The Eagles could have Colin Kaepernick.
The Eagles should have Colin Kaepernick.
Instead, they have Nate Sudfeld.
The Eagles are in position to reach the Super Bowl for the first time in 13 years, and for the third time ever. The Eagles also are in position to have to play Nate Sudfeld.
One big hit to Nick Foles — a sprained ankle, a cracked collarbone, a concussion — and it's Nate's show.
It could be Kaep's. It should be Kaep's.
Sudfeld was fine as developmental roster fodder. He was fine as long as he was stashed behind Carson Wentz and backup Nick Foles. Now that Wentz's left ACL is torn, Sudfeld is not fine. OK, he's fine as Foles' backup for the next couple of weeks. But is Sudfeld the player you want a heartbeat behind Foles when the Seahawks come to Philly for a playoff game?
And about Nick Foles. The last time he was a full-time starter, with the Rams in 2015, he lost his job after a seven-game stretch when he went 2-5, threw two touchdown passes against nine interceptions and compiled a 55.5 passer rating. He looked better last year in Kansas City, and he was fine in relief of Wentz on Sunday, but there is a chance he's not the right guy for this job. Depending on how long it takes Wentz to return, the Eagles might need a starter for most of next season, too. They have a window to win it all, right now. If Foles doesn't work out, why not give Kaep a shot?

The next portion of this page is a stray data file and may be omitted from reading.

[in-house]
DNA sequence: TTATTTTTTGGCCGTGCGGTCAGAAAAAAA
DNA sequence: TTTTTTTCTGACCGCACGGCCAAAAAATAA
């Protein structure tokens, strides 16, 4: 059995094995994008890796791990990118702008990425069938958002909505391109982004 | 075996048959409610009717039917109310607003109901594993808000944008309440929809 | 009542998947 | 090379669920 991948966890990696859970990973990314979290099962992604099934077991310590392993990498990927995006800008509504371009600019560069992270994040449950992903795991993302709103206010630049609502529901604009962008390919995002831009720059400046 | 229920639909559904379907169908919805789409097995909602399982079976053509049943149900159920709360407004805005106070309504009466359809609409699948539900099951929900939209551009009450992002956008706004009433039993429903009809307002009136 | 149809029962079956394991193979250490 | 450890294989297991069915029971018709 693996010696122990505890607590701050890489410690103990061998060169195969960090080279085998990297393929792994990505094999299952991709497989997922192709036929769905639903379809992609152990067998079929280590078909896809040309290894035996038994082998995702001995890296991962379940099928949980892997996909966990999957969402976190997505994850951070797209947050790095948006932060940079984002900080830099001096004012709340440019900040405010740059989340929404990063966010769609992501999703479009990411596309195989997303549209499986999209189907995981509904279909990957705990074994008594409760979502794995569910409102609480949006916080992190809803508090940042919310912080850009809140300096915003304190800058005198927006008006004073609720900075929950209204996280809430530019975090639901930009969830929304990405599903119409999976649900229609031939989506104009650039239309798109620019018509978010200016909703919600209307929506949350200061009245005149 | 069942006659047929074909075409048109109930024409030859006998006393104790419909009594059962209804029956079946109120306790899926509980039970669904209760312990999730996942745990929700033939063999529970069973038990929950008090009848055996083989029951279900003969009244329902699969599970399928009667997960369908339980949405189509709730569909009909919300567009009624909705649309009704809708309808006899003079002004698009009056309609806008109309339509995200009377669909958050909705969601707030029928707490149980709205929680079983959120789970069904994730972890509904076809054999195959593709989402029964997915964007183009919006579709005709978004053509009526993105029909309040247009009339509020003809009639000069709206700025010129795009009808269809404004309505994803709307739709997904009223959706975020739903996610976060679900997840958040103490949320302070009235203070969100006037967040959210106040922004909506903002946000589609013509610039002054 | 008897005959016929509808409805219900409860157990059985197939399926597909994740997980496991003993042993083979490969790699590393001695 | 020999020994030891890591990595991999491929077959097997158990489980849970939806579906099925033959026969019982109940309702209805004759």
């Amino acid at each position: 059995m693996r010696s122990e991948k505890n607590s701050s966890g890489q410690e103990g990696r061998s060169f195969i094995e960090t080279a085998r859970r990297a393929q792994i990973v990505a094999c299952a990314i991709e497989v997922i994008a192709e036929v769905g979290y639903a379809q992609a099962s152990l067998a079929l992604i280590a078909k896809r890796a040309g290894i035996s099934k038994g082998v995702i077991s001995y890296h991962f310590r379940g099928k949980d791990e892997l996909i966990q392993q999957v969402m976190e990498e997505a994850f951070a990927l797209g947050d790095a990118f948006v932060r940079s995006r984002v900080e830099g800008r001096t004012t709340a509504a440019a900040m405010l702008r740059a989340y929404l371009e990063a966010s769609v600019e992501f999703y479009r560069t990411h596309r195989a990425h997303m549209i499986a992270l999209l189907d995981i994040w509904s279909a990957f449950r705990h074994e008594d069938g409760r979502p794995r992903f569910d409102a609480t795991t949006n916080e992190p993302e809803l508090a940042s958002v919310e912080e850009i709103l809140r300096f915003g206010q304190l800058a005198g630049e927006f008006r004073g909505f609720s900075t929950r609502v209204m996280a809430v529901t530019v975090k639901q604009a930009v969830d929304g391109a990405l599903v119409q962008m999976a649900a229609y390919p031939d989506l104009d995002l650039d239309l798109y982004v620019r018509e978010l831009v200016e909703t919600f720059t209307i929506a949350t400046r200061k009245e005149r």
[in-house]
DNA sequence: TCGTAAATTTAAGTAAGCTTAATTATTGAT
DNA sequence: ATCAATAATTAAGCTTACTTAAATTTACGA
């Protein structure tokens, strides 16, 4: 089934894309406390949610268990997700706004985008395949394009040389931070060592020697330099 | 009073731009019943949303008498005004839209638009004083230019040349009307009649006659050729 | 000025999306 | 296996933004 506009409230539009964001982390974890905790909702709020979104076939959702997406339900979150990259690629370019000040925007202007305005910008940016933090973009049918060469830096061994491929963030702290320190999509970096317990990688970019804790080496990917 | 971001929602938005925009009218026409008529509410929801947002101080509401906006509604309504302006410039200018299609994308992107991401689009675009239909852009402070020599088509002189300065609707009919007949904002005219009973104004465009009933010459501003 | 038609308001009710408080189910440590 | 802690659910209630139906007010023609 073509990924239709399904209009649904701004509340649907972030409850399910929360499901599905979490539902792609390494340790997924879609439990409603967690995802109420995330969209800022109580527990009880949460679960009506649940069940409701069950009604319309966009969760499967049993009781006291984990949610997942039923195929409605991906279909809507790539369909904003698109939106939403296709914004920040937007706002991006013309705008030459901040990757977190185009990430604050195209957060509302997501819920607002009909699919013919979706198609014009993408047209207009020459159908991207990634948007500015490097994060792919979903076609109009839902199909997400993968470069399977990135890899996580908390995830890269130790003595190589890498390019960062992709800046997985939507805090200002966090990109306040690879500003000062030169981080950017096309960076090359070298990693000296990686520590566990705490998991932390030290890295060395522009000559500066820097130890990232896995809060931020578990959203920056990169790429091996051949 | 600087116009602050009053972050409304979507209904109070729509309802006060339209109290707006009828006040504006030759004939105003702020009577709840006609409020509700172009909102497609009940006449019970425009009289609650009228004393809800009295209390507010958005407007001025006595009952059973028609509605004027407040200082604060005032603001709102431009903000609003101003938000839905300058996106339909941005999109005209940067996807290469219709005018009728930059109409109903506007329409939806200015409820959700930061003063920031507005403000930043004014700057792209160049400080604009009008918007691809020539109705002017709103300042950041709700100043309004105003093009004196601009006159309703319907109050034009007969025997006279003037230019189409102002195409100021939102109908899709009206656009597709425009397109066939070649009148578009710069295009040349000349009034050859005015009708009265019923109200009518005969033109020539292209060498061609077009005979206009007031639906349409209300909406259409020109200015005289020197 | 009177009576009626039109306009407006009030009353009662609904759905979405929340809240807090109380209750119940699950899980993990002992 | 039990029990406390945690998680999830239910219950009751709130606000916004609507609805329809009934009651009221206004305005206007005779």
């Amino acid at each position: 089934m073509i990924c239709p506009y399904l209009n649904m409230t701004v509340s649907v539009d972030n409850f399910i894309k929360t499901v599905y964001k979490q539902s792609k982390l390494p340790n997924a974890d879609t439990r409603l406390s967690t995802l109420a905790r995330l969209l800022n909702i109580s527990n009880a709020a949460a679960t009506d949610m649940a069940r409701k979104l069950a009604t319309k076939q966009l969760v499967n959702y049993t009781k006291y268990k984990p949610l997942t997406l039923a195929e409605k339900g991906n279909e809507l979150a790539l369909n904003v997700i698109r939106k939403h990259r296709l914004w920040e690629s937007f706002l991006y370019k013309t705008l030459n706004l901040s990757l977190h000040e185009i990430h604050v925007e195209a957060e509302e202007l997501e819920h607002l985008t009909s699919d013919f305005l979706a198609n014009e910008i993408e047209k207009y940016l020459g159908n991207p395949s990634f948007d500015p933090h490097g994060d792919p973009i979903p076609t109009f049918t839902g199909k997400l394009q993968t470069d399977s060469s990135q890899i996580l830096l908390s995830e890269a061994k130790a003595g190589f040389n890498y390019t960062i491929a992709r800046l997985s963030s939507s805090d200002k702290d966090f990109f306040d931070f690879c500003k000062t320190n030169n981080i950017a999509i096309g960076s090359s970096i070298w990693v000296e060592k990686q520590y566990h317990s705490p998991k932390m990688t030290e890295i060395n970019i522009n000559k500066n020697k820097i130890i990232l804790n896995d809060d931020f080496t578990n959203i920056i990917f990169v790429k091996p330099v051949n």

Granted, that situation might never materialize. Kaep shouldn't even be the second-string quarterback right away. They should make him third-string and deactivate him while he acclimates himself, but they need him ready for January. Any reticence is completely understandable, but the time is now. You can't go all-in and keep a few chips in your pocket.
If, in this moment, you don't want Kaepernick to wear an Eagles uniform because he kneels during the anthem, then you prefer hollow, misdirected patriotism to winning. He has flaws, but kneeling isn't one of them, so enough of that baseless argument. If Kaep wants to kneel, you should neatly fold a towel and place it on the ground so his knee stays clean.
This is more urgent than it might seem.